Michelin Moment: Chocolate Salted Caramel and Jamaica Blue Mountain Brownie

This month, we’re exited to present a delicious dessert recipe created for us by Chris Cleghorn, our friend and head chef of The Olive Tree Restaurant in Bath. Chris serves Difference Coffee to his guests at The Olive Tree, Bath’s only Michelin Star restaurant, and when we asked him to create a salted caramel brownie recipe using our coffee, he really delivered. Prepare a pan of these brownies and be proud that you’re baking like one of Britain’s most acclaimed chefs.

Chris Cleghorn’s Chocolate Salted Caramel and Jamaica Blue Mountain Brownie is a rich and decadent take on a favourite dessert. The recipe calls for both 70% dark chocolate and bitter cocoa powder along with our Jamaica Blue Mountain coffee, lending the brownies a wonderful depth and complexity. There’s also a salted caramel sauce, rich with double cream, swirled through the centre of the brownie.

Coffee and Chocolate Salted Caramel Brownie Recipe

Note that Chris gives the option to make these brownies with gluten-free flour.

Salted Caramel Sauce


  • 200g caster sugar
  • 50g water
  • 3g salt
  • 200g double cream


  1. Bring the sugar and water to the boil.
  2. Wiping the sides down with a damp pastry brush.
  3. Cook out till the centre is golden brown ,gently rolling the sugar in the pan without going up the sides. Then remove from the heat and add the cream.
  4. If you happen to have a sugar thermometer , cook out to around 195c.
  5. Bring back to the boil, then remove from the heat and add the salt.
  6. Place into a bowl and allow to cool. (this can be made a day in advance to making the brownie)

Note: If you don’t feel confident making the salted caramel. Place a tin of condensed milk in a pan covered in water . Bring to the boil and simmer for 4 hours . Once cooked leave to cool overnight in the fridge . Finish the sauce with a  little salt.

Chocolate and Jamaica Blue Mountain Brownie


  • 150g caster sugar
  • 110g whole free range eggs
  • 110g melted unsalted butter
  • 5g salt 
  • 40g bitter cocoa powder
  • 40g plain flour (gluten free plain flour can be used if preferred)
  • 115g melted 70%  Dark Chocolate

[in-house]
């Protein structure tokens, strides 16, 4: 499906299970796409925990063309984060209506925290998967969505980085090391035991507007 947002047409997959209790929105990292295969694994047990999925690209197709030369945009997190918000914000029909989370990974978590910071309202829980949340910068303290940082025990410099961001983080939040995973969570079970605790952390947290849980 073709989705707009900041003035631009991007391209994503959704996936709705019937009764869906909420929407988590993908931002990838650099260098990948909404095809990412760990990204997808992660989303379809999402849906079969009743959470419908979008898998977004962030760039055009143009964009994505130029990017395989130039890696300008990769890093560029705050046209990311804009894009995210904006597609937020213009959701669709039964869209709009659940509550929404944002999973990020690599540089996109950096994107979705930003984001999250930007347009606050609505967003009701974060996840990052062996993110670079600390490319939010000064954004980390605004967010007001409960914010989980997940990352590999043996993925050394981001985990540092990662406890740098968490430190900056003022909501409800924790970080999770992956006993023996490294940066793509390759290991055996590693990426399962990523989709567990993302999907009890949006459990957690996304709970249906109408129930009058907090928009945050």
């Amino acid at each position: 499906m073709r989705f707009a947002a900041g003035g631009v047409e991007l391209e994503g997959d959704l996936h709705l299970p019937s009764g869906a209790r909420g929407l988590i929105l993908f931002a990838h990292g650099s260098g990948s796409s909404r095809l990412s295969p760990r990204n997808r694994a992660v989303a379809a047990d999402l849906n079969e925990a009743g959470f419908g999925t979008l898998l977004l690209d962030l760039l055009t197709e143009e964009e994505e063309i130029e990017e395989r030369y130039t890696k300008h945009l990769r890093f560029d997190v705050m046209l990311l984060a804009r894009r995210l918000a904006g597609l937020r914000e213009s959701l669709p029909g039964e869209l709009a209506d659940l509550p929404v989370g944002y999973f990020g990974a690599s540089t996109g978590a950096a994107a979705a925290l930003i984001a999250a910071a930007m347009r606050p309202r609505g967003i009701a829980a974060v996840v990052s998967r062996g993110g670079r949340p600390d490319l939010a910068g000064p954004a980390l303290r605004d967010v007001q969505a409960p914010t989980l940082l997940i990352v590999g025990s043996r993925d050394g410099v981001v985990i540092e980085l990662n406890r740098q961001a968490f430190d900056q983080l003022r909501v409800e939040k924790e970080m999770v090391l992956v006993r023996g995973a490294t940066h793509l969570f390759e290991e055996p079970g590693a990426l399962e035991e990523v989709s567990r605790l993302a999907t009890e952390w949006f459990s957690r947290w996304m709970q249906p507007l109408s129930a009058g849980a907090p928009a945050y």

• 1 capsule of Jamaica Blue Mountain
  • (one cake mould 21 1/2cm x 3 1/2cm)


  1. Preheat an oven to 160 degree Celsius.
  2. Line the cake mould with greaseproof. Best using one strip around the edges and  one circular piece on the bottom of the mould. (Use a little butter to help stick to the mould)
  3. Melt the chocolate in a bowl over some simmering water.
  4. Use an electric mixer to whisk eggs and sugar ,until they become thick and light.
  5. Sieve the cocoa powder, salt and flour together.
  6. Pour the melted butter into the egg mixture.
  7. Using a spatula fold in the flour mixture and 1 capsule of coffee until smooth.
  8. Once combined add in the melted chocolate (make sure the chocolate is only warm.)
  9. Place half the mixture into the mould and level out. 
  10. Using a spoon evenly dot the salted caramel over the 1st layer. Making sure you leave 1 cm from the edge. 
  11. Add the remaining brownie mixture and level out , without disturbing the salted caramel.
  12. Cook at 160 degree Celsius for 20 minutes. 
  13. Allow to cool for 10 minutes in the mould. Then flip on to a wire rack until cool. 

About Chris Cleghorn

Chris Cleghorn was announced as the new head chef of The Olive Tree Restaurant in 2013 and has held the position since that time. He has earned the eatery, a striking space in the basement of The Queensbury Hotel, a number of prestigious awards and a reputation as the finest restaurant in Bath. Michelin awarded The Olive Tree its coveted star in 2018; the restaurant also claims 3AA Rosettes.

Cleghorn developed his remarkable skills while working under such names as Michael Caines, James Sommerin, Adam Simmonds and Heston Blumenthal. Cleghorn focuses on showcasing the best seasonal ingredients sourced locally in and around Bath. His signature style – a sophisticated, original take on classic British cuisine – has evolved alongside the rising reputation of The Olive Tree.

Written by